I just googled on Vitamine D and glucose transport, and guess what, the link between the two is definitely there.
<shortened url>

This would help explain the role of Vitamine D in MS; the sun exposure of the mother during her first months of pregnancy, how well she metabolised Vit D; the prevalence of MS in families that move south during the childhood; perhaps even the disease modulating properties of Vit D intake by patients etc.

It seems that a number of things now start to align quite nicely and all point in teh same direction: that the glucose condition is an important factor. And -what's more important for us as patients- that if you fix it, many things may restore to normal!!
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Postby HappyPoet » Sun Jan 02, 2011 6:04 am

Cece, you're on quite a roll!
Thanks for getting this thread started!

Thank you, everyone else, for your contributions!

So, who is going to contact The Journal of Cerebral Blood Flow & Metabolism to tell them all about CCSVI, or has someone already done so?
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Postby Cece » Sun Jan 02, 2011 10:47 am

Leonard wrote:I think that I found another link to the glucose hypothesis. And this significantly strengthens the idea that MS has to do something with a low glucose condition.

Interesting, I will read up on this. A vitamin D/glucose connection?

Rather than saying MS has to do with a low glucose condition, my thoughts are that the level of sugar in the blood would be adequate except for the poor draining of the brain, in which the normal levels of glucose get used up and so the brain benefits if the MSer maintains a higher than normal sugar level in the body.
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Postby Leonard » Sun Jan 02, 2011 12:00 pm

Cece, I fully share your view. Where I say low glucose condition, I mean to say the low glucose level inside the part of the nervous systeem or the brain that is affected by the poor blood flow. And yes, a higher than average sugar level will help MS patients to cranck up the glucose level in the affected areas.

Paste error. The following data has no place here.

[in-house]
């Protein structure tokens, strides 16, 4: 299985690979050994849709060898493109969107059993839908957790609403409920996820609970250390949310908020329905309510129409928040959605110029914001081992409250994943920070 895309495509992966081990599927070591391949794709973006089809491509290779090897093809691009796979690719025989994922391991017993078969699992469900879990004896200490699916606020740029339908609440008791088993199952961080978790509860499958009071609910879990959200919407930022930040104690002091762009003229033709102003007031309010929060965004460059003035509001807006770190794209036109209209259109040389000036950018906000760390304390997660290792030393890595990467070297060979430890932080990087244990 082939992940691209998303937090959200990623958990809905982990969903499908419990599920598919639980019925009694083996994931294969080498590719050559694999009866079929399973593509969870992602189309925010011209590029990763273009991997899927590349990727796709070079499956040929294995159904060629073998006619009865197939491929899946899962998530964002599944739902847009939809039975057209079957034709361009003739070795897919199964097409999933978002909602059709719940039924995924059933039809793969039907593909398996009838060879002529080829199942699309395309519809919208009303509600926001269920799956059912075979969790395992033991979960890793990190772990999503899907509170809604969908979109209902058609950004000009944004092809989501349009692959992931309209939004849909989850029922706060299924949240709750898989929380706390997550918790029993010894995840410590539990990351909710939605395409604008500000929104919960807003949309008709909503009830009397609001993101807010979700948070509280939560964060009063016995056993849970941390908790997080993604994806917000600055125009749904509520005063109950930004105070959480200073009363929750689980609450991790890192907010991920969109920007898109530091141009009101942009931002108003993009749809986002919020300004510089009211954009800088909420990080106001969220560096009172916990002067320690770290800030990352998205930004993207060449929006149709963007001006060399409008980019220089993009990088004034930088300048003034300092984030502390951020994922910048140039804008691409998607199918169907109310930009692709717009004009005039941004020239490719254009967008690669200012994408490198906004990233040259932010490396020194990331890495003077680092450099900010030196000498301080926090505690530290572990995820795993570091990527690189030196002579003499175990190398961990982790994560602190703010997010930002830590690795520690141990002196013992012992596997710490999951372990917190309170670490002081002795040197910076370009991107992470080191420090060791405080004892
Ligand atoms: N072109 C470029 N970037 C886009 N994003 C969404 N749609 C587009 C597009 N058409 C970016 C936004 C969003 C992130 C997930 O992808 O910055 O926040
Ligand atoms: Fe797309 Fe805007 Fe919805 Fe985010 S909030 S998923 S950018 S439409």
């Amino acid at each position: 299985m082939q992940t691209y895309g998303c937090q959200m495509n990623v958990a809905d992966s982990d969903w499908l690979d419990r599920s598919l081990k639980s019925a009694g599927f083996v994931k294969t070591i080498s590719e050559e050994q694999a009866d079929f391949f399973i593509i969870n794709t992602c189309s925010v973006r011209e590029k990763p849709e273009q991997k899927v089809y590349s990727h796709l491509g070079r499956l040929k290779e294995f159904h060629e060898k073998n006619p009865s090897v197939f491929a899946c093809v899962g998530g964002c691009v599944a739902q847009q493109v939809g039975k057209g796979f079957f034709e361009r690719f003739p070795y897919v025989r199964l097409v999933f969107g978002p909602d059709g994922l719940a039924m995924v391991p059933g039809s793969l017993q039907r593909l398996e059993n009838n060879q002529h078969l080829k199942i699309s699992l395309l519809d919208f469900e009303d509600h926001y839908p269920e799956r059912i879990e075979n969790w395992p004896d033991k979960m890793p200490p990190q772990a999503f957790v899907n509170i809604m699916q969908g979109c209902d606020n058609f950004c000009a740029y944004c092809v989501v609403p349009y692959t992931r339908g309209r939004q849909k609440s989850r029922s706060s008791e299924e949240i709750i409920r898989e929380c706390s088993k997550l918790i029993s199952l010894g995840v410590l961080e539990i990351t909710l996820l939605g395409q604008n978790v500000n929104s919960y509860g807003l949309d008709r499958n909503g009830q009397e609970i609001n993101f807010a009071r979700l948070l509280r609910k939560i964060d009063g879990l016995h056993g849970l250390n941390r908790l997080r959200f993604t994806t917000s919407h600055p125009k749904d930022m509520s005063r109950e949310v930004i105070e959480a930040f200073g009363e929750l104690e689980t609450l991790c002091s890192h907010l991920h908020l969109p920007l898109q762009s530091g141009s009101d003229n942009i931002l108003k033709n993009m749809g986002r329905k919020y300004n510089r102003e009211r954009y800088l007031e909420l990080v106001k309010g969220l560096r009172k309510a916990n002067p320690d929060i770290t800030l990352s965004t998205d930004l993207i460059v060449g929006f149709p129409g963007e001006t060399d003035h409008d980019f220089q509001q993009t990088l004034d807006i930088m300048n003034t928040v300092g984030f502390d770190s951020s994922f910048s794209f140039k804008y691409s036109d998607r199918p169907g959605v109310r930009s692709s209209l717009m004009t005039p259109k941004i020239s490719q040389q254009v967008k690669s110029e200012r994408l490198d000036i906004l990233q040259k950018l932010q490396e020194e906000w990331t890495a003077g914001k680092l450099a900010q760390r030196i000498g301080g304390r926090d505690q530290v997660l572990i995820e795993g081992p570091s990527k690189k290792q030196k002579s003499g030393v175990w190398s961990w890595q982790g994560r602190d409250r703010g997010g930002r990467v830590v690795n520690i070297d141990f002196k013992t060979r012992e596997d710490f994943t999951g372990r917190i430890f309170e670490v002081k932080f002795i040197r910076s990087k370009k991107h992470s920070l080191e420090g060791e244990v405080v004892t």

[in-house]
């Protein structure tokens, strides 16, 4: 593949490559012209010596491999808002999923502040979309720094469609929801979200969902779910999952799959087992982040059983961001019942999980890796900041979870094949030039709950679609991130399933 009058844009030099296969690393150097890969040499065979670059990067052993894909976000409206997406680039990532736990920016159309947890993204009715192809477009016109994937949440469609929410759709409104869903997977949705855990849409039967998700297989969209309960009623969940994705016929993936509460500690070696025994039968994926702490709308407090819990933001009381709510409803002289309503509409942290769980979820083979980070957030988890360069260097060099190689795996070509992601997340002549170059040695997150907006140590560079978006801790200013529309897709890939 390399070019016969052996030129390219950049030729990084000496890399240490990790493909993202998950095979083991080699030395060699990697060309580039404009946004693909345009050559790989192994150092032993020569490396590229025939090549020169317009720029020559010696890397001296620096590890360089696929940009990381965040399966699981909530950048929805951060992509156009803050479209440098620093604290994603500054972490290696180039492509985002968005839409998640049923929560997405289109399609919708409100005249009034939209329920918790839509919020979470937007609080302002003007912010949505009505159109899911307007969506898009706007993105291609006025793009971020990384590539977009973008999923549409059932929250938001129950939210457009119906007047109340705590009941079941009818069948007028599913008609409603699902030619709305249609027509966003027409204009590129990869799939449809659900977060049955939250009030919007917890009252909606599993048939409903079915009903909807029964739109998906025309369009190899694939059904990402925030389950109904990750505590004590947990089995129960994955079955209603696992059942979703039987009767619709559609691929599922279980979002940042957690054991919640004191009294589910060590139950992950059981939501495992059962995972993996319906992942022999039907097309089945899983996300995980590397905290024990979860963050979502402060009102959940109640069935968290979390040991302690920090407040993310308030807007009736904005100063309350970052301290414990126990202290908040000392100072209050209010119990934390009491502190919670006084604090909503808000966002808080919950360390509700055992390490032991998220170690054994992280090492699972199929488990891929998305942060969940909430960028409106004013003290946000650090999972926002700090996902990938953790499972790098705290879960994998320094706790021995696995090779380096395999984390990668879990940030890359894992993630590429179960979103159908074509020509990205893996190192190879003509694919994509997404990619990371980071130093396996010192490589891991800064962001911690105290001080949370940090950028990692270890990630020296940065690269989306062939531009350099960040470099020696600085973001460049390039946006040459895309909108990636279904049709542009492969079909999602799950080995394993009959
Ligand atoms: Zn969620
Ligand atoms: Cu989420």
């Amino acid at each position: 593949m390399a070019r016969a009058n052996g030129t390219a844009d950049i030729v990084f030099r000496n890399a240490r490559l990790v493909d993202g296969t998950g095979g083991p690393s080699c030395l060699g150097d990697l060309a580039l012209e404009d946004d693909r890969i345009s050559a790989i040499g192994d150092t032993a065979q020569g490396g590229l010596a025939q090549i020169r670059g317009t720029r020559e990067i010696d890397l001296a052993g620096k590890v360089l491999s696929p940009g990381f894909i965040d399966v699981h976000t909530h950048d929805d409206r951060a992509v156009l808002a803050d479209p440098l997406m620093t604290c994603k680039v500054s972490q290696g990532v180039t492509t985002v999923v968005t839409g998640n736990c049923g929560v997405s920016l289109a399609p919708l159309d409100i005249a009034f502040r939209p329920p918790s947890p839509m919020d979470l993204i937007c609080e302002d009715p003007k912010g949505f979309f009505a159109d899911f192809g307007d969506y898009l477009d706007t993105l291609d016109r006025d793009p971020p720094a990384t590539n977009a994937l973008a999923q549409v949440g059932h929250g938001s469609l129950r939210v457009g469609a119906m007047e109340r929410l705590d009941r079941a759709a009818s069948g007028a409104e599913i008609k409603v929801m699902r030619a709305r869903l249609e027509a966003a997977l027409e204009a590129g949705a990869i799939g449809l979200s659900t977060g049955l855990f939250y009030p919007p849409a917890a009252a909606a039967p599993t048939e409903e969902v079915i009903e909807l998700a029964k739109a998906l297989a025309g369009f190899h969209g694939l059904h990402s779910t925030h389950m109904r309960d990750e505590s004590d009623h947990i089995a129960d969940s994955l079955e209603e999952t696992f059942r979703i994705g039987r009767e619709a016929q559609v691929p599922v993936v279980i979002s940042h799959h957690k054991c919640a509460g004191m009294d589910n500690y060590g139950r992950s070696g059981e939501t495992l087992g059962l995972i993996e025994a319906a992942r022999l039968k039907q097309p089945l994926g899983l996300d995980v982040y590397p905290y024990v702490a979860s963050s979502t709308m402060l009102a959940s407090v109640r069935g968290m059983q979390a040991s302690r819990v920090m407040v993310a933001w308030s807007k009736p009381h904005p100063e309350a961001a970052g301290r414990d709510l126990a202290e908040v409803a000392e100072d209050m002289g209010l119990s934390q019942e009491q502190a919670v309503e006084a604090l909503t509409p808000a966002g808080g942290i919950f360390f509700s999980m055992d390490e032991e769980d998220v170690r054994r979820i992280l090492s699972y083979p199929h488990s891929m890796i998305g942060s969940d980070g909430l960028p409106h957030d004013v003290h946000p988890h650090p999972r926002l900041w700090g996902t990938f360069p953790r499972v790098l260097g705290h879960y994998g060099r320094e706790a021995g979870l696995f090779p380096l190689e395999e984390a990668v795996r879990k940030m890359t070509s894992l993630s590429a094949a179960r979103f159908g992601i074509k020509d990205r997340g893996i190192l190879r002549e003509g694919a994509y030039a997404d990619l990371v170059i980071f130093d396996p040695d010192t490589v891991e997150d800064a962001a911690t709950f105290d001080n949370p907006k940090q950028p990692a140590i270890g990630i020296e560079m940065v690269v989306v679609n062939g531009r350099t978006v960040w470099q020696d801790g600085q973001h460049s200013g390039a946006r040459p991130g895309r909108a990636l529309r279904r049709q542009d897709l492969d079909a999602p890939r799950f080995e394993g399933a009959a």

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Re: a publication on normal cerebral outflow

Postby 1eye » Sun Jan 02, 2011 1:32 pm

Cece wrote:Here is a publication that is looking at what is normal cerebral outflow in 18 participants. This one sounds to me like he has CCSVI:
Venous flows in EV were peculiar in three participants. V11 and V14 had a unilateral IJV responsible for the totality of cerebral venous drainage. On the contrary, V18 had an increased and dominant EV drainage (flow was null in the right IJV and significantly reduced in the left).

http://www.nature.com/jcbfm/journal/v29 ... 0929a.html

EV drainage means epidural drainage which means the vertebral veins. Null flow in one IJV and significantly reduced in the other - I can't imagine that wouldn't get a CCSVI diagnosis!


People who have worked with resistors know that the lowest resistance in a parallel network gets hottest. It will wear out quickest. It gets the most flow. This is why we need working IJVs and vertebral veins. There is a lot of blood trying to get through, and normal is a specific cross-sectional area. The pipe is no wider than its narrowest point. A small collateral vein cannot take the place of a large jugular. If it has valves you need collateral valves too, which sounds tricky to me.

Back to your regularly scheduled program. Sounds like hypoglycemia and hypoxia can result from not enough flow.